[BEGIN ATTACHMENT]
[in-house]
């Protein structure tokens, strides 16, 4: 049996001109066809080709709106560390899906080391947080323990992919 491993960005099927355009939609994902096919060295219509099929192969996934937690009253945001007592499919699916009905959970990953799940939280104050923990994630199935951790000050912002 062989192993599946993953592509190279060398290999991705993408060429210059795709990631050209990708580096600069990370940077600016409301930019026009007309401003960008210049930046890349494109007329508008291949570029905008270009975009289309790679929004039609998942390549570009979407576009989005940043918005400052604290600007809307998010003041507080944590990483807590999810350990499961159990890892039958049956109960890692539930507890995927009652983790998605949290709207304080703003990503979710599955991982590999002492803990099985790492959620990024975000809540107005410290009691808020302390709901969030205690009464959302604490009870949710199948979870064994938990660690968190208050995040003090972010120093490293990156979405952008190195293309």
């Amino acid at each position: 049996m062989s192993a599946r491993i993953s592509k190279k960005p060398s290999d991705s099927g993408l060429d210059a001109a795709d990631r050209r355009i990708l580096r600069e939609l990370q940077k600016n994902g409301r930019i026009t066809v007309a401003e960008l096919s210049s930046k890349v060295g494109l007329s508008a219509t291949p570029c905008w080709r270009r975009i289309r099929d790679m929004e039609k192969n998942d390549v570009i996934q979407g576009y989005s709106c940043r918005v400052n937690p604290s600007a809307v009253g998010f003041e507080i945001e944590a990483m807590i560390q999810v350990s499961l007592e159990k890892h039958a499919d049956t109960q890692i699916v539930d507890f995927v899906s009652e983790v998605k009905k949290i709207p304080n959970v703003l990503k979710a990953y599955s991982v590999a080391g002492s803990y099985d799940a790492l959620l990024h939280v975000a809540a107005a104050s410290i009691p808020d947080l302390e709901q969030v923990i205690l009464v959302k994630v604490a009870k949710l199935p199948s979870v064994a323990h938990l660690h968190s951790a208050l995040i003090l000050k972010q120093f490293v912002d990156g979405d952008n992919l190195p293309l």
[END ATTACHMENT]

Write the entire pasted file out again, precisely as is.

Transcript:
[in-house]
């Protein structure tokens, strides 16, 4: 049996001109066809080709709106560390899906080391947080323990992919 491993960005099927355009939609994902096919060295219509099929192969996934937690009253945001007592499919699916009905959970990953799940939280104050923990994630199935951790000050912002 062989192993599946993953592509190279060398290999991705993408060429210059795709990631050209990708580096600069990370940077600016409301930019026009007309401003960008210049930046890349494109007329508008291949570029905008270009975009289309790679929004039609998942390549570009979407576009989005940043918005400052604290600007809307998010003041507080944590990483807590999810350990499961159990890892039958049956109960890692539930507890995927009652983790998605949290709207304080703003990503979710599955991982590999002492803990099985790492959620990024975000809540107005410290009691808020302390709901969030205690009464959302604490009870949710199948979870064994938990660690968190208050995040003090972010120093490293990156979405952008190195293309």
């Amino acid at each position: 049996m062989s192993a599946r491993i993953s592509k190279k960005p060398s290999d991705s099927g993408l060429d210059a001109a795709d990631r050209r355009i990708l580096r600069e939609l990370q940077k600016n994902g409301r930019i026009t066809v007309a401003e960008l096919s210049s930046k890349v060295g494109l007329s508008a219509t291949p570029c905008w080709r270009r975009i289309r099929d790679m929004e039609k192969n998942d390549v570009i996934q979407g576009y989005s709106c940043r918005v400052n937690p604290s600007a809307v009253g998010f003041e507080i945001e944590a990483m807590i560390q999810v350990s499961l007592e159990k890892h039958a499919d049956t109960q890692i699916v539930d507890f995927v899906s009652e983790v998605k009905k949290i709207p304080n959970v703003l990503k979710a990953y599955s991982v590999a080391g002492s803990y099985d799940a790492l959620l990024h939280v975000a809540a107005a104050s410290i009691p808020d947080l302390e709901q969030v923990i205690l009464v959302k994630v604490a009870k949710l199935p199948s979870v064994a323990h938990l660690h968190s951790a208050l995040i003090l000050k972010q120093f490293v912002d990156g979405d952008n992919l190195p293309l």